Dinner 5

gardenfresh6

Grilled Sweet Potato Packets

Ingredients

  • 1/2 green bell pepper, thinly sliced
  • 1/2 cup red onions, thinly sliced
  • 1 (24 x 12-inch) sheet nonstick aluminum foil
  • Half of a 10 oz bag of frozen sweet potato fries (such as Alexia brand)
  • 1/4 teaspoon seasoned salt
  • 1/4 teaspoon pepper
  • 1 cup shredded Monterey Jack cheese

Directions

Preheat the grill to high and oil the grates. Turn off one of the burners for indirect cooking.

Place peppers and onions in the center of the foil sheet. Top with the sweet potatoes, seasoned salt, pepper and cheese.

Bring up foil sides; double-fold the top and the ends to seal the package.

Place on the grill (seam side up) over indirect heat; grill 30 minutes or until the fries are hot and the cheese is melted.

Grilled Steak with Artichoke Topping

Ingredients

  • 1 (7.5-oz) jar marinated artichokes, undrained and coarsely chopped
  • 1/2 cup red onions, thinly sliced
  • 2 teaspoons minced garlic
  • 1 1/2 lbs sirloin steak, at room temperature
  • 1/2 teaspoon coarse kosher salt
  • 1/2 teaspoon pepper

Directions

Combine artichokes, onions and garlic in a small skillet. Heat on low and, then, keep warm until the steaks are cooked.

About 10 minutes before the potatoes are cooked, plan on cooking the steaks on the direct side of the grill.

Season the steaks with salt and pepper.

Place the steaks on the direct side of the grill and cook 5 minutes; turn and cook 3-4 minutes more minutes or until the temperature of the meat reaches 125°F on an instant read meat thermometer for medium rare.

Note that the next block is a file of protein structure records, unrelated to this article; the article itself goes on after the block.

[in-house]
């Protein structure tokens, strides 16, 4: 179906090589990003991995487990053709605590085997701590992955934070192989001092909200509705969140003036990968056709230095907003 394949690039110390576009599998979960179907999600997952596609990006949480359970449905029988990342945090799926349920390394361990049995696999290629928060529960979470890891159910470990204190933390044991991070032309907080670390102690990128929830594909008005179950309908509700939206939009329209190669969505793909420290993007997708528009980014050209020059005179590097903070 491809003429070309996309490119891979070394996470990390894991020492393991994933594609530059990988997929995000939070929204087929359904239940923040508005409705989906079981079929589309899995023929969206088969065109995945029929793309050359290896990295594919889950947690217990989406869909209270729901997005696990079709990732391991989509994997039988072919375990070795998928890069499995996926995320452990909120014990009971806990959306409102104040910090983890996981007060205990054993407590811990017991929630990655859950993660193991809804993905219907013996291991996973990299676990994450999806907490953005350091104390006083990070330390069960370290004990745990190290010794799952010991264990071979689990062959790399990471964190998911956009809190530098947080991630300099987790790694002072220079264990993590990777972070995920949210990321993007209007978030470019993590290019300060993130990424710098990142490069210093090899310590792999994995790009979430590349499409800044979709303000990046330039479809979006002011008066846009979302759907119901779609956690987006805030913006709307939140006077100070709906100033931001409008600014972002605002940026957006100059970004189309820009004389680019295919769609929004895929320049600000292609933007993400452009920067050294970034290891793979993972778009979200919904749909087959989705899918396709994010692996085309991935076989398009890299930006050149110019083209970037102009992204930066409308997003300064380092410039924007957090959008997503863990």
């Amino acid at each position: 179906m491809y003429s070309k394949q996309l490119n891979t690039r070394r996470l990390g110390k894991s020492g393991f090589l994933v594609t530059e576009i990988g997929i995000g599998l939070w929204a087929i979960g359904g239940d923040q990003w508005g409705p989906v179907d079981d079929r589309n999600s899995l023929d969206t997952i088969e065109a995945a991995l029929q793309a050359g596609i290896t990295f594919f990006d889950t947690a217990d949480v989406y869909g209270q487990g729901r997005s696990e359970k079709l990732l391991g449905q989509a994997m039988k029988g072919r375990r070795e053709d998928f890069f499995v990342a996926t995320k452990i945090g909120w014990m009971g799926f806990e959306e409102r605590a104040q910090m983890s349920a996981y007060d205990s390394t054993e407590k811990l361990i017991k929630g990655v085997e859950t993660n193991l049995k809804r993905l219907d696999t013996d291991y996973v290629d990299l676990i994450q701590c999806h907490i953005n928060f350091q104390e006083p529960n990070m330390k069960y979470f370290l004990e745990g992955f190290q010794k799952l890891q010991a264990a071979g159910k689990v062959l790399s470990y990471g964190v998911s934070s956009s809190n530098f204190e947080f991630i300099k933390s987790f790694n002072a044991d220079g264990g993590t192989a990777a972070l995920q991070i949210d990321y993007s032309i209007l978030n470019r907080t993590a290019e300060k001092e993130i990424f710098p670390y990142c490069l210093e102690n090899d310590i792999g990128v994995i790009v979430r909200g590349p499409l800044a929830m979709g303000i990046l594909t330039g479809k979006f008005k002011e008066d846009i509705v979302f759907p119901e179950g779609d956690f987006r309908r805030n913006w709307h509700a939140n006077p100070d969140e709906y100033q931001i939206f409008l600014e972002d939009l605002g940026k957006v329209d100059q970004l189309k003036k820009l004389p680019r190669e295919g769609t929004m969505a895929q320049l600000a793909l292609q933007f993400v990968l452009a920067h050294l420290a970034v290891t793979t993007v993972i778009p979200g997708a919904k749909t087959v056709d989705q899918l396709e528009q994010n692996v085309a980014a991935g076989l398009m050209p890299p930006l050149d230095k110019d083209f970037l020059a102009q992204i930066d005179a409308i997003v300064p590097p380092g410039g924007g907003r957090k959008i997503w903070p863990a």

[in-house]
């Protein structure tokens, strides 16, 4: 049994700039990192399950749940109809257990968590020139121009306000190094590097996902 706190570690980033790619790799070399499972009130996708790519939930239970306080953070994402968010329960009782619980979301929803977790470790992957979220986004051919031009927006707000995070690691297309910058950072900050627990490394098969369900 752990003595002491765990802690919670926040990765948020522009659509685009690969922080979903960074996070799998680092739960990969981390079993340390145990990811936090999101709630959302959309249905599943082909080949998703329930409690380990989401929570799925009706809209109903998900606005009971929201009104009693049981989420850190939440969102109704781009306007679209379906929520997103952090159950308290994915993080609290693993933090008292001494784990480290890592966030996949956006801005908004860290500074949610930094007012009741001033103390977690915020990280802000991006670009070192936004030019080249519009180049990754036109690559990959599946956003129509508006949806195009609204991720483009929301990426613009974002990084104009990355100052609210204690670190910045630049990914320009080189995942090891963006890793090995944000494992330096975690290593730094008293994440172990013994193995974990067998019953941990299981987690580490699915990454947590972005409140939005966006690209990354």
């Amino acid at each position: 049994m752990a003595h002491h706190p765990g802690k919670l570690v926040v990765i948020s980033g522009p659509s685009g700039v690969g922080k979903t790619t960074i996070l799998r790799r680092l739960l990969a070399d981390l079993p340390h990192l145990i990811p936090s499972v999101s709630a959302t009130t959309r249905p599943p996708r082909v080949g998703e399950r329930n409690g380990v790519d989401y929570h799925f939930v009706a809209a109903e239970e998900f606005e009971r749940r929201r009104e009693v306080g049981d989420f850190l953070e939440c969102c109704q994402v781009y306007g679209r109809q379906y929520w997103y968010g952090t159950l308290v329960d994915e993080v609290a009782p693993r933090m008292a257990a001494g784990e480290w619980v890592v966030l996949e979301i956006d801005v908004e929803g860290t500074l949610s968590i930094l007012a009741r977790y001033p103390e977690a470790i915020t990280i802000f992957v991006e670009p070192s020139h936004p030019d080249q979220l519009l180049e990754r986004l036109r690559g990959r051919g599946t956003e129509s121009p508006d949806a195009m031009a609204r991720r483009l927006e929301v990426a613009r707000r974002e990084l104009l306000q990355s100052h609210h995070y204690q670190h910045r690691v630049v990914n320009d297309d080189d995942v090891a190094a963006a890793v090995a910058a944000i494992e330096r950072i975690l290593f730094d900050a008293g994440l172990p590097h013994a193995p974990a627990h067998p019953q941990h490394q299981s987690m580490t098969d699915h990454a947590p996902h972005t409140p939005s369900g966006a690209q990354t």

Remove steaks from the grill and place them on a serving platter. Let stand 5 minutes; slice and top with the warm artichoke mixture.


basilcover

I always grow way too much basil. As soon as the weather is hot, these plants grow like weeds. I don’t like to see the leaves turn brown and wither, so I am constantly thinking of ways to use this wonderful scented herb. Of course, there is always basil pesto in my refrigerator or freezer, of which I make plenty. It is wonderful in the winter on spaghetti. But just using basil for pesto all summer gets boring.

Basil is the perfect complement to tomatoes, olives, olive oil, capers, garlic, cheese and summer vegetables. Serve it slivered over thick tomato slices with a drizzle of olive oil or serve it sandwiched between thick slices of fresh mozzarella and fresh tomato with a sprinkling of pine nuts, capers and a drizzle of olive oil.

Here are some of the ways I try to make use of this flavorful herb.

basil5

Fresh Tomato and Basil Dressing

Makes about 1 1/2 cups

Serve this light dressing over a fresh green salad with a slice of warm garlic bread on the side.

Ingredients

  • 1 medium tomato, roughly chopped
  • 1/4 cup basil leaves
  • 2 tablespoons champagne vinegar
  • 1/2 cup extra virgin olive oil
  • 1/2 clove garlic
  • 1/2 teaspoon salt
  • Ground black pepper, to taste

Directions

Combine all ingredients in a food processor and blend until smooth.

basil1

Tomato, Watermelon and Basil Appetizer

:6 to 8 servings

Ingredients

  • 1/4 cup balsamic vinegar
  • 1/4 cup sugar
  • 1 (4 to 5 pound) watermelon, cut into 32 (1 1/2-inch cubes)
  • 32 small basil leaves (or torn larger leaves)
  • 16 cherry tomatoes, halved
  • 2 tablespoons extra-virgin olive oil
  • Kosher salt
  • 16 (6-inch) skewers

Directions

Combine the balsamic vinegar and sugar in a small saucepan over medium heat. Bring to a simmer, stirring occasionally, until the sugar is dissolved. Turn off the heat and set aside to cool.

Starting with the watermelon squares, push the watermelon to the very tip of the skewer, then skewer a basil leaf; then a tomato half. Continue with another watermelon, basil leaf and tomato half. Place the skewer on a serving platter so it stands upright, using the lowest watermelon square as a base. Continue with the remaining skewers.